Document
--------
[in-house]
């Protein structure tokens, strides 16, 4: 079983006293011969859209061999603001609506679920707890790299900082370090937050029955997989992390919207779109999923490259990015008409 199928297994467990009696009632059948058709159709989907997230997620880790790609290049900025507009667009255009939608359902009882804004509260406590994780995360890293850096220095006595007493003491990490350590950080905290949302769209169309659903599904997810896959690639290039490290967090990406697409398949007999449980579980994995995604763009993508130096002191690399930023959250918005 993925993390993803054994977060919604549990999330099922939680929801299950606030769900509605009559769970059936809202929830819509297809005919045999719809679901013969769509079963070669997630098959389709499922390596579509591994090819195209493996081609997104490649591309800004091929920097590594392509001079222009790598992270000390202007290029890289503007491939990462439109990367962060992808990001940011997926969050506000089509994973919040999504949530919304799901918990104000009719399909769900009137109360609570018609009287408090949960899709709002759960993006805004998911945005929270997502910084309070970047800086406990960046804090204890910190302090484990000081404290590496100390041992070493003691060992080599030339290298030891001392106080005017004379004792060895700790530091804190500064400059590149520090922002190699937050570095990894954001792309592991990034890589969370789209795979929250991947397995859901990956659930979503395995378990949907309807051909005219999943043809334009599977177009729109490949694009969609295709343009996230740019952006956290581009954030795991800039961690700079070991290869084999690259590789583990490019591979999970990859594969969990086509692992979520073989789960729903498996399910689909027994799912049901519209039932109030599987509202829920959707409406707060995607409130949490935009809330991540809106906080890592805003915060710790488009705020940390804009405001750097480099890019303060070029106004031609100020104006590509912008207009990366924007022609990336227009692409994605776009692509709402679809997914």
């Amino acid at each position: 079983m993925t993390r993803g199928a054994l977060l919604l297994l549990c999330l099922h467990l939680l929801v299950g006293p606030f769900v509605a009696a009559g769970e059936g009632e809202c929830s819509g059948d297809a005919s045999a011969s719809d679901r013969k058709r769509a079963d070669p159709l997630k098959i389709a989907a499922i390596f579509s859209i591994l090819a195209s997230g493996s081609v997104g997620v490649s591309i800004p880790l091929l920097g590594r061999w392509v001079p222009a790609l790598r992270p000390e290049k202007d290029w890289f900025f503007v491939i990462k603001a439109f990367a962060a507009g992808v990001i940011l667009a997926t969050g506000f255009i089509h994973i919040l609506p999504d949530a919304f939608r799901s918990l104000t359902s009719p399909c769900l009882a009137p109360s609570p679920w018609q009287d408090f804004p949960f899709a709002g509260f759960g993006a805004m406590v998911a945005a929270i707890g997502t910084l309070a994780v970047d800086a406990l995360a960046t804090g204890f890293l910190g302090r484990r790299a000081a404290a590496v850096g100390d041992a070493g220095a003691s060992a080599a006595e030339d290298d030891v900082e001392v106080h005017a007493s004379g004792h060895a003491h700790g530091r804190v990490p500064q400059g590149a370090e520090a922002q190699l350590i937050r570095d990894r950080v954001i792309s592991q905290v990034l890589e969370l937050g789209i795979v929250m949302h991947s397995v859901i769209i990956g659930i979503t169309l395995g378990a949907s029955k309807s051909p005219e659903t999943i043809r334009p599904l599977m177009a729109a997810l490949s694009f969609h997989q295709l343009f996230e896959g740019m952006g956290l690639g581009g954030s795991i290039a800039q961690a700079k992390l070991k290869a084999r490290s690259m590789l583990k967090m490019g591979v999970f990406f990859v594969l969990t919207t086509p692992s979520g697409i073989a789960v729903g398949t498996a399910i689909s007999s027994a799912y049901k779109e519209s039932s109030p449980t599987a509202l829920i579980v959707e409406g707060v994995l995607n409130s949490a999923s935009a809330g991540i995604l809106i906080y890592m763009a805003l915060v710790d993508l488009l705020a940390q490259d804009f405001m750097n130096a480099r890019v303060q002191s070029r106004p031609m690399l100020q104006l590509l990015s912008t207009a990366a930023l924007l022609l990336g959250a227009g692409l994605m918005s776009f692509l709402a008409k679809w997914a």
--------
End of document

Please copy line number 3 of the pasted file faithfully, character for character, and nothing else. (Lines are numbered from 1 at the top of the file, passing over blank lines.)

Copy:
């Amino acid at each position: 079983m993925t993390r993803g199928a054994l977060l919604l297994l549990c999330l099922h467990l939680l929801v299950g006293p606030f769900v509605a009696a009559g769970e059936g009632e809202c929830s819509g059948d297809a005919s045999a011969s719809d679901r013969k058709r769509a079963d070669p159709l997630k098959i389709a989907a499922i390596f579509s859209i591994l090819a195209s997230g493996s081609v997104g997620v490649s591309i800004p880790l091929l920097g590594r061999w392509v001079p222009a790609l790598r992270p000390e290049k202007d290029w890289f900025f503007v491939i990462k603001a439109f990367a962060a507009g992808v990001i940011l667009a997926t969050g506000f255009i089509h994973i919040l609506p999504d949530a919304f939608r799901s918990l104000t359902s009719p399909c769900l009882a009137p109360s609570p679920w018609q009287d408090f804004p949960f899709a709002g509260f759960g993006a805004m406590v998911a945005a929270i707890g997502t910084l309070a994780v970047d800086a406990l995360a960046t804090g204890f890293l910190g302090r484990r790299a000081a404290a590496v850096g100390d041992a070493g220095a003691s060992a080599a006595e030339d290298d030891v900082e001392v106080h005017a007493s004379g004792h060895a003491h700790g530091r804190v990490p500064q400059g590149a370090e520090a922002q190699l350590i937050r570095d990894r950080v954001i792309s592991q905290v990034l890589e969370l937050g789209i795979v929250m949302h991947s397995v859901i769209i990956g659930i979503t169309l395995g378990a949907s029955k309807s051909p005219e659903t999943i043809r334009p599904l599977m177009a729109a997810l490949s694009f969609h997989q295709l343009f996230e896959g740019m952006g956290l690639g581009g954030s795991i290039a800039q961690a700079k992390l070991k290869a084999r490290s690259m590789l583990k967090m490019g591979v999970f990406f990859v594969l969990t919207t086509p692992s979520g697409i073989a789960v729903g398949t498996a399910i689909s007999s027994a799912y049901k779109e519209s039932s109030p449980t599987a509202l829920i579980v959707e409406g707060v994995l995607n409130s949490a999923s935009a809330g991540i995604l809106i906080y890592m763009a805003l915060v710790d993508l488009l705020a940390q490259d804009f405001m750097n130096a480099r890019v303060q002191s070029r106004p031609m690399l100020q104006l590509l990015s912008t207009a990366a930023l924007l022609l990336g959250a227009g692409l994605m918005s776009f692509l709402a008409k679809w997914a």